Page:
Put ASLR and DEP in an operating system, Miller argued, and it's much more difficult for hackers to create working attack code. "If you don't have either, or just one of the two [ASLR or DEP], you can still exploit bugs, but with both, it's much, much harder."


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ebocious said: BTW are you thinking you can send assembly commands through TCPIP without a parent program to receive them Remember that you dont have local access yet youre attacking the corner office through a mail chute Assembly programming is all well and good once you have a foothold but you have to get a foothold first Until then best think about how to compromise a system via Internet-facing protocols

ebocious said: Intense emotion or slow equipment

ebocious said: anarionistYour four reasons are correct but probably not for the underlying reason you have in mind Youre right that UnixLinux servers are attacked more often than Windows PCs but there are two things youre not taking into consideration or at least not mentioning here 1 servers are rarely attacked for the purpose of botnet activity keylogging or identity theft With the exception of data mining crackers are interested in personal computers because there are 7 billion people out there many of whom use search engines and online banking not because the server cannot be compromised httpwwweweekcomcaSecur 2 the reason servers are attacked is for ROI You can compromise one Web site that receives a heavy flow of traffic and then sit back as the hits come in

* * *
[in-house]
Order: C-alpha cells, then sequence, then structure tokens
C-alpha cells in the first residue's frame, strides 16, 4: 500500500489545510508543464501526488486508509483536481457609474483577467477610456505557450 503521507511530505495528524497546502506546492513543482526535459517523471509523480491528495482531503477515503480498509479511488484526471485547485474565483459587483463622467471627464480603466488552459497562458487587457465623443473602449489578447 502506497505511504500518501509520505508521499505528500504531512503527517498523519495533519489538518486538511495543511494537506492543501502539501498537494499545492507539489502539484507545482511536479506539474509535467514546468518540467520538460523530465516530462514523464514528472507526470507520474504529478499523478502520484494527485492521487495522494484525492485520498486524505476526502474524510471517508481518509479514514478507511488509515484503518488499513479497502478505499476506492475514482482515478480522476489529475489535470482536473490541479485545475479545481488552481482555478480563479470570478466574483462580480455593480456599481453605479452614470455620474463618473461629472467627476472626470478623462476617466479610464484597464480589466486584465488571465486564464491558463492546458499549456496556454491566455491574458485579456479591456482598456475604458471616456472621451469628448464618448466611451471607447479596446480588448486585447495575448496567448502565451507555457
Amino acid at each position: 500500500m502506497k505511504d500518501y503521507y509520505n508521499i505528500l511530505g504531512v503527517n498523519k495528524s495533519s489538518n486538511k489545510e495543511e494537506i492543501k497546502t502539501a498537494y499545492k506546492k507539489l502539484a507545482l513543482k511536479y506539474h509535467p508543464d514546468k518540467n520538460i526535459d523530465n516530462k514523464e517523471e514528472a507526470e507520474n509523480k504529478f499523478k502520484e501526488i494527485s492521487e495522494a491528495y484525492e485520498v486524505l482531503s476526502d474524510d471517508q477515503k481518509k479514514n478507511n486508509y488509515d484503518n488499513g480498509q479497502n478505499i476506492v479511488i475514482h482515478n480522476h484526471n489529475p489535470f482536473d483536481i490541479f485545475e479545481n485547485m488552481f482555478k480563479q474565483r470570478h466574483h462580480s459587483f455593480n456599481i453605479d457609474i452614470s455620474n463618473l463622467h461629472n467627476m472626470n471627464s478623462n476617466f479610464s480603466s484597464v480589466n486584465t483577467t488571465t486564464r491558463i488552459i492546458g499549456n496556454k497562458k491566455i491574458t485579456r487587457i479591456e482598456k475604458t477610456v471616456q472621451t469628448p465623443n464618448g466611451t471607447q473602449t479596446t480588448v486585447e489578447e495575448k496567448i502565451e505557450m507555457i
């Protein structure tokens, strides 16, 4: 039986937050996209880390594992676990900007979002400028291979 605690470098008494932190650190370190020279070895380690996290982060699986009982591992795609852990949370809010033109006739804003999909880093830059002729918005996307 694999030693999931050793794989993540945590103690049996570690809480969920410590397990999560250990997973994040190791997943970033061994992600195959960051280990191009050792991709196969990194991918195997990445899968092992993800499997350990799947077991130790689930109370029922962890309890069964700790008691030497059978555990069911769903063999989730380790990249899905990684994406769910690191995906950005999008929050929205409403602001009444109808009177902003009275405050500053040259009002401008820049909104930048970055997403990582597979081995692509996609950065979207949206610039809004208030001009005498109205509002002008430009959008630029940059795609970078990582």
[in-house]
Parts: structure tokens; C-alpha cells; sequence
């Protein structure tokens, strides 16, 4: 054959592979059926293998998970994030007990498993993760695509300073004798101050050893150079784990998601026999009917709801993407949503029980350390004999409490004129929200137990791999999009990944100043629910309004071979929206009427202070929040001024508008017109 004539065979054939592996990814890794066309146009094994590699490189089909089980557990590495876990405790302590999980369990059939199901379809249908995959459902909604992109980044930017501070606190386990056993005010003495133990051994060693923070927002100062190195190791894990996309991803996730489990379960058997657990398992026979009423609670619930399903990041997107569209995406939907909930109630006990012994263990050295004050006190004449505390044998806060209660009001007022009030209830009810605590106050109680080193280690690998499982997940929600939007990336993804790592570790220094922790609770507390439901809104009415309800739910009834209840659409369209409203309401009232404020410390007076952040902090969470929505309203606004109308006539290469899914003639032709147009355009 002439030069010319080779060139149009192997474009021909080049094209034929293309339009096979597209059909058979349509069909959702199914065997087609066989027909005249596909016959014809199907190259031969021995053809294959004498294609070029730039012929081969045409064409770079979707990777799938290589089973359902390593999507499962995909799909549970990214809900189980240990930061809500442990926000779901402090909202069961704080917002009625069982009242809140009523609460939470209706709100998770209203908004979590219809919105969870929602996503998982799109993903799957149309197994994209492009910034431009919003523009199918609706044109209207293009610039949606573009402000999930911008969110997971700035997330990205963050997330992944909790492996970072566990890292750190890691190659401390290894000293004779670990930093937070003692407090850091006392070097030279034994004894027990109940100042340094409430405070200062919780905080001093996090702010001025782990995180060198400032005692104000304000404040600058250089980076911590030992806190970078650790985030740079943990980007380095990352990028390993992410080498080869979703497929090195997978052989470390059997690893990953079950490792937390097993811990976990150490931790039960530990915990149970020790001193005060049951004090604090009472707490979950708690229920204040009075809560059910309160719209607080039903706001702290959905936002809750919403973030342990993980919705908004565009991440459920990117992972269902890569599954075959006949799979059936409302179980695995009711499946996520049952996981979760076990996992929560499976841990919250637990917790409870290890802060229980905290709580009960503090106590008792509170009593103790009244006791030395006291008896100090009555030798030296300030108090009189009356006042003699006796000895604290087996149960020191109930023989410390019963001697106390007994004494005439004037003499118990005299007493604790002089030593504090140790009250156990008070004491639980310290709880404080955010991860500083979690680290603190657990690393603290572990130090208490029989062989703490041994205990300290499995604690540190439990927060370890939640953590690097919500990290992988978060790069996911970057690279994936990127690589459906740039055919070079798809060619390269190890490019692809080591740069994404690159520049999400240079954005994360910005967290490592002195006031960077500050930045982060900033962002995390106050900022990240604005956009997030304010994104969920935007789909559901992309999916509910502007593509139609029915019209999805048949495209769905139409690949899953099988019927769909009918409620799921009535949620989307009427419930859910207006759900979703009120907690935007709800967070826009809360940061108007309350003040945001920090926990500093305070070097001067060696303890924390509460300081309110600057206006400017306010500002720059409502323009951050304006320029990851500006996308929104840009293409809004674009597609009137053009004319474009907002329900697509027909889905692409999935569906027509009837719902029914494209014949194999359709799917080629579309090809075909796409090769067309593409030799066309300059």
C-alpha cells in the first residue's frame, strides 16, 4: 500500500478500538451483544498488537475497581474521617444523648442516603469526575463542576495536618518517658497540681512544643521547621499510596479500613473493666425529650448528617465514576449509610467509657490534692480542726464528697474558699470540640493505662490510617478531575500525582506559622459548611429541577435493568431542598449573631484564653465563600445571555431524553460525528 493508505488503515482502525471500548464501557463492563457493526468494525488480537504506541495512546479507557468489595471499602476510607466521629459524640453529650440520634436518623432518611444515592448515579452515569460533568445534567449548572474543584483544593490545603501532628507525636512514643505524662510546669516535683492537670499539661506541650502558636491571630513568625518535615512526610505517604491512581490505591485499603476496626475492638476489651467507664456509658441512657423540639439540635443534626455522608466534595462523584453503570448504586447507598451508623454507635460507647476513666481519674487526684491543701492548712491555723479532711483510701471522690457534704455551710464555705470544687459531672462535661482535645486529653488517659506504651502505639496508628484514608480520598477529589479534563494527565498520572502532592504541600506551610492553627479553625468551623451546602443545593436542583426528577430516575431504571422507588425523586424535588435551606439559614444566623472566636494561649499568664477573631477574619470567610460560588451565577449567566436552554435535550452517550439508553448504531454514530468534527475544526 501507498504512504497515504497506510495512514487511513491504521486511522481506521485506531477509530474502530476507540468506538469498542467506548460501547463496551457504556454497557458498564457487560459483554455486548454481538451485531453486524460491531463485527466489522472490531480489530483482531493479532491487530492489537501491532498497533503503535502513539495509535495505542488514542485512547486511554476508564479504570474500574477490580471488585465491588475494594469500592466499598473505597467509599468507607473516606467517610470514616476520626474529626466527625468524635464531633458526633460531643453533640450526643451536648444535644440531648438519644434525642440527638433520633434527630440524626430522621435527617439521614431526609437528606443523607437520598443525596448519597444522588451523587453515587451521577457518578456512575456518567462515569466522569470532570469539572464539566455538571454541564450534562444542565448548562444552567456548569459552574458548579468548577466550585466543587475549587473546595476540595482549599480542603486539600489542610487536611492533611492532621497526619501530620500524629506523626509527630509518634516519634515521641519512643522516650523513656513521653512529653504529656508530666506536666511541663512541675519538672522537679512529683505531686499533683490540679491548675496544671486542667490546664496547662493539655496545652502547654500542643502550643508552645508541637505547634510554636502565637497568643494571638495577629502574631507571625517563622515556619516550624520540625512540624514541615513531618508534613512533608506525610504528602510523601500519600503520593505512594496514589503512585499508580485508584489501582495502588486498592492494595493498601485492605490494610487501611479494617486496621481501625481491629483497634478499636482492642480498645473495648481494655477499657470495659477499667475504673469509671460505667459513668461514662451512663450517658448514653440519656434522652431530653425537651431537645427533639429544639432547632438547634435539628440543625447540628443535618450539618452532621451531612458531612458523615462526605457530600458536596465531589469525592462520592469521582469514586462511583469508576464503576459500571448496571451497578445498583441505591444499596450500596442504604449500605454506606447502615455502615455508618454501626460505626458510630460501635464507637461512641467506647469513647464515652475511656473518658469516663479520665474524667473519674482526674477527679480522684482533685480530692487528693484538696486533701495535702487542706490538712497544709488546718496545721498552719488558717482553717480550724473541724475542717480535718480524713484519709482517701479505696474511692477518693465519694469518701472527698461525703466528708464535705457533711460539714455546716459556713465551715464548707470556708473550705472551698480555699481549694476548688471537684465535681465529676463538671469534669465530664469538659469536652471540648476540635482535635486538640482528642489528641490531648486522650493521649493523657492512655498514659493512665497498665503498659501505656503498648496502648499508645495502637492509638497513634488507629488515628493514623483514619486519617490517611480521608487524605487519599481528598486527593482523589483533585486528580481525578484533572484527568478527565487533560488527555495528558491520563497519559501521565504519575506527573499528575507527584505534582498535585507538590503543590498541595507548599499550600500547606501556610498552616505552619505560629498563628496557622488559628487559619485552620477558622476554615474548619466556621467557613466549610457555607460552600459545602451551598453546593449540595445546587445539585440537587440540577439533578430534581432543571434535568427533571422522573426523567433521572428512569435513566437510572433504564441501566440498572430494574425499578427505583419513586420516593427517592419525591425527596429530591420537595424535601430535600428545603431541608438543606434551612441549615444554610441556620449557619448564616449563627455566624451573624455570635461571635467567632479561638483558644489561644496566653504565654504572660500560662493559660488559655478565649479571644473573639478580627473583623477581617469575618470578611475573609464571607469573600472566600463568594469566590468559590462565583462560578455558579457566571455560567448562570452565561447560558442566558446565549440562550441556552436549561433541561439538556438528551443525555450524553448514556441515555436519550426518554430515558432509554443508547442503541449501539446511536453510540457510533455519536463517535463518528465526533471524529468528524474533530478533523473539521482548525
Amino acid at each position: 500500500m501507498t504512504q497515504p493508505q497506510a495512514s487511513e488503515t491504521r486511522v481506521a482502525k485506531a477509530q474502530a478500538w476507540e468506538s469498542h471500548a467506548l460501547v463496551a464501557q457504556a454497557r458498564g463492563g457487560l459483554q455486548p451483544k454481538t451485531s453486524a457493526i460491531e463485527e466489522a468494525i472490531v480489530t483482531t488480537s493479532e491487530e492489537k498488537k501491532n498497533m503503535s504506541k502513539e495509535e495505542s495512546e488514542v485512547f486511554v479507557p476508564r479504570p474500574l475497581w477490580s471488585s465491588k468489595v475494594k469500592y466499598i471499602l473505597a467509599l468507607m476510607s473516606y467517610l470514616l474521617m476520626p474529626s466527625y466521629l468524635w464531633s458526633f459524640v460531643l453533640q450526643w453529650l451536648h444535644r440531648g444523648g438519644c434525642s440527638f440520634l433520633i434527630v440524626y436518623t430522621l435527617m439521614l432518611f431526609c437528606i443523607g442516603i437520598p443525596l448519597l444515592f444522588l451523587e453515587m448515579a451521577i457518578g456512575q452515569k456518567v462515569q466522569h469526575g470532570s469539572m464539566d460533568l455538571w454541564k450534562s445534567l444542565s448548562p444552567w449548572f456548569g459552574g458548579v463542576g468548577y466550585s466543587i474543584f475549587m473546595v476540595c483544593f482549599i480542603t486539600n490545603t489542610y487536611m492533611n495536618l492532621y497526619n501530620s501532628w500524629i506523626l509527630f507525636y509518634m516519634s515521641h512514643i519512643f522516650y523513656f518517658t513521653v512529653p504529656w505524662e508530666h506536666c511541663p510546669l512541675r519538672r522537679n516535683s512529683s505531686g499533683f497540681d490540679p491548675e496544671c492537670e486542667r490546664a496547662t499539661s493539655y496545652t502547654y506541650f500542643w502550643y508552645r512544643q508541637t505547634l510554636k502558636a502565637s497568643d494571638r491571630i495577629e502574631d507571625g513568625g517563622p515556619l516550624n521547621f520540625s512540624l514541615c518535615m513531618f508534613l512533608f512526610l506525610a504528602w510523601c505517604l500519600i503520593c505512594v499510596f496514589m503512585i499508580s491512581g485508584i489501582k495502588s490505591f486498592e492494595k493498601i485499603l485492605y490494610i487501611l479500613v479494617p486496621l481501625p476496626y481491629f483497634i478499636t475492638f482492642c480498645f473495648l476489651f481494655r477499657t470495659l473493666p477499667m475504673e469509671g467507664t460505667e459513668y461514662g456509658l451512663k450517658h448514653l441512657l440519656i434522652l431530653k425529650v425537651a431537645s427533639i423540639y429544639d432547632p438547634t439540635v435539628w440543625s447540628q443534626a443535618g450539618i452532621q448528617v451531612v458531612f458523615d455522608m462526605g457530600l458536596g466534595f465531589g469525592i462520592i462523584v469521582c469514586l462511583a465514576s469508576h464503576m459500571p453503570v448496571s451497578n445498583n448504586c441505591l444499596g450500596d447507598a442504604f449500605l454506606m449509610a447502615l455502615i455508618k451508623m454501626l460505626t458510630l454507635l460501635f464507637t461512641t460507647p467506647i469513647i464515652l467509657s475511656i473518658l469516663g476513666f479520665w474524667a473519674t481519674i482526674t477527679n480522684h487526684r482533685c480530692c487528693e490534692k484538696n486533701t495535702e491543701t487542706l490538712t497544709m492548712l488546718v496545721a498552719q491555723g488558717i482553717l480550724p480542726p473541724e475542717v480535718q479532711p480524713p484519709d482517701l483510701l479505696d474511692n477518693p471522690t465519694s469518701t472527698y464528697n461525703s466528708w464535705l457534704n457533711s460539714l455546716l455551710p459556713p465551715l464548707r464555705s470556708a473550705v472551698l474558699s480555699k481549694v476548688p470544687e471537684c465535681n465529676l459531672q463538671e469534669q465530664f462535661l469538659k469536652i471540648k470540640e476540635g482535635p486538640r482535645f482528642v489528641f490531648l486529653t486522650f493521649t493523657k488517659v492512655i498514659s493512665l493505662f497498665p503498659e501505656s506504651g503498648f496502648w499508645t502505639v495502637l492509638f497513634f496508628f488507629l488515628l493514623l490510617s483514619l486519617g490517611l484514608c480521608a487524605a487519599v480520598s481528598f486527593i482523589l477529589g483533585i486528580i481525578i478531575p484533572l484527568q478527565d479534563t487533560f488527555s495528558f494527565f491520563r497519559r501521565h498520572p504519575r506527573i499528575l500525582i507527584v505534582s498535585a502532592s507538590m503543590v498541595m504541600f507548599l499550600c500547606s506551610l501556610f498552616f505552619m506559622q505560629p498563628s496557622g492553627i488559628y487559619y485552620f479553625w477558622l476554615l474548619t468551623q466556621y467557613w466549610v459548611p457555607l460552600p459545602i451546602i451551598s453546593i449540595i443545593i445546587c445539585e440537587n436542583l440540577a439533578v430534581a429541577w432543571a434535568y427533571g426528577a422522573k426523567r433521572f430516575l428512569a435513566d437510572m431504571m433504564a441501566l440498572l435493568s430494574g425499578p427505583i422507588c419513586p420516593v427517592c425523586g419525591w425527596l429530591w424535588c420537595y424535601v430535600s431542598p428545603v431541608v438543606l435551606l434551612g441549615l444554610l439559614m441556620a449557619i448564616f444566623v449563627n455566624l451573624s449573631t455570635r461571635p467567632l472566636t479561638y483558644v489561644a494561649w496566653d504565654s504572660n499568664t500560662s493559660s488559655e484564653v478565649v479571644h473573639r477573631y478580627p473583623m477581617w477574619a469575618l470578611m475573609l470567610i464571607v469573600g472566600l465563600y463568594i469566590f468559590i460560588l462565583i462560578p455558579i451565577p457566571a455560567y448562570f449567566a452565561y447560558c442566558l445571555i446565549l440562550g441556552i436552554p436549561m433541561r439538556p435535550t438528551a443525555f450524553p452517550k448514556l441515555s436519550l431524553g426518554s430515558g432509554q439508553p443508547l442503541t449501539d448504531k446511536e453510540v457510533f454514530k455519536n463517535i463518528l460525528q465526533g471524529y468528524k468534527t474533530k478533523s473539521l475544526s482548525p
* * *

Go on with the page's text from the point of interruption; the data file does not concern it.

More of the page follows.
ebocious said: anarionistAgain youre a bald-faced liar If you know more about computer security than a former NSA employee and 3-time Pwn2Own champion then feel free to set the record straight Meanwhile were reading frothy messages from you instead of reading about youJust FYI theres a big difference between coding a virus which requires user intervention and an exploit which does not this is NOT a 5-6 minute job And if it were so easy to remotely inject code on the stack as you say then criminal hackers would have the upper hand and could pwn us at will NOT the caseBTW I suggest you read up more on hacking vs cracking I am well aware of the ongoing debate and side with the white hats who say they deserve the term hacker and that cracker should be reserved for black hats My terminology is sharper than yours methinks

ebocious said: Louis Wheeler Miller clearly said that OS X has both ASLR and DEP Problem is their implementation of ASLR doesnt work Do you really expect Apple to tell you that their security measures dont work Ive got a bridge to sell you really cheap